• thank you for your suggestions. i agree that building one is the way to go to have a hackintosh, so i decided to pass by this time and bought a 2011 imac. thank you for your answers!

  • thank you for your suggestions. i agree that building one is the way to go to have a hackintosh, so i decided to pass by this time and bought a 2011 imac. thank you for your answers!

  • What @dtr said +1. Anyone can put the components together, it's the software installation and updating that's the issue. GPU swaps, etc. that can bring on the problems. I always clone my boot drive anytime I update anything. Only once did I have to fall back on it, but, man, what a time saver.

    If anyone thinks this sounds too difficult, it isn't, if you have a head for the technical. The machines are very expandable and parts are cheap. Something my 2008 MacPro couldn't do. The GPU offerings were very limited on that thing, unless you want to give up your boot screen.

  • Does anyone know if you can take a Windows 7 laptop (quad core 2.2 ghz, 16 gb ram) and use it for both PC as well as Mac. I currently run Adobe Premiere, Audition, Speedgrade, and After Effects on it as regular PC, but I would like to also run FCPX and/or FCP7 on it. Can this be setup so I can use it as a Mac to run FCP on some days, and other days use it as PC to run my Adobe software?

  • Laptops are tricky as you don't get to choose components as freely as in desktops. I think that even the most compatible laptops don't have their dedicated graphics cards working, only integrated Intel HDx000 stuff. Resource sites like tonymacx86 have sections for laptops where you can find guides etc.

  • Hi just a quick question does any one know if amd radeon r9 290 graphic card works with hackintosh

  • @dtr I'll take a look at tonymacx86 site - thanks. If I can get my Windows 7 PC laptop to work as a Hackintosh, does that it I can run it BOTH in Mac OSX or Windows today I do Premiere in Windows OS and tomorrow I do Final Cut Pro in Mac OSX? Thanks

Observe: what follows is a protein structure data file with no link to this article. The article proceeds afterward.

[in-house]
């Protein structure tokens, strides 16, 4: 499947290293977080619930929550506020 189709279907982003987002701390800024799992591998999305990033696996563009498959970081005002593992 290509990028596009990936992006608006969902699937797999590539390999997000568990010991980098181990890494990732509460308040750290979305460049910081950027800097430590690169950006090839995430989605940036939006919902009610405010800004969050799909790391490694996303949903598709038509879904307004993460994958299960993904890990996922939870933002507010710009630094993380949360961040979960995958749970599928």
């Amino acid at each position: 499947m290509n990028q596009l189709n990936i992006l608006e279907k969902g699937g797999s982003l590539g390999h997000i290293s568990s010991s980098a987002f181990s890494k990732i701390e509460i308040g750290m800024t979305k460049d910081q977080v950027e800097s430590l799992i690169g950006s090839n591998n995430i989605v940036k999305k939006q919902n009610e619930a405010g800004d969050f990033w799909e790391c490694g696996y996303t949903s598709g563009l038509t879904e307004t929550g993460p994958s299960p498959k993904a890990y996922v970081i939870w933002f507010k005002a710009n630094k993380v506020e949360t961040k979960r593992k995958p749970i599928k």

• You can run Premiere Pro on OSX so why dual boot? I dual boot also but eventually will ween myself away from Windows if OSX stays stable. You only complicate with dual boot.

  • Thanks @tinyrobot - sounds like good advice.

  • @jaycass you may need 10.10 for the 290. Get the public beta to test it out.

    As a general rule if you want boot screens with an ATI you will need a GOP UEFI VBIOS.

    But then again sometimes it's cool to blind boot. But things do boot faster in UEFI land.

    Most manufacturers can supply them to you if you send in your current VBIOS. You can easily save it to your hdd by using clover -yet another great Russian software engineer!

    Cheers Al

  • NVidia quietly posted beta macOS drivers that should support any GeForce 10-series card, whether it's a simple GTX 1050 or an all-out beast like the Titan Xp

  • I really hope Nvidia will release this new drivers for OS X 10.11 (El Capitan) as well - I really want to avoid Sierra by all means.

  • Someone using a hackintosh laptop? It is possible to use some laptop with eGpu through the thunderbolt 3?

  • There are Dell XPS and Lenovo yoga models that have 2xTB3 ports that might be worth looking into on the hackintosh forums.

    I'm waiting on a z370 or z390 mini ITX with 2 TB3 ports or a TB header for an add in card, if it ever gets made ...

  • Regarding eGPUs, you should find a lot of answers here: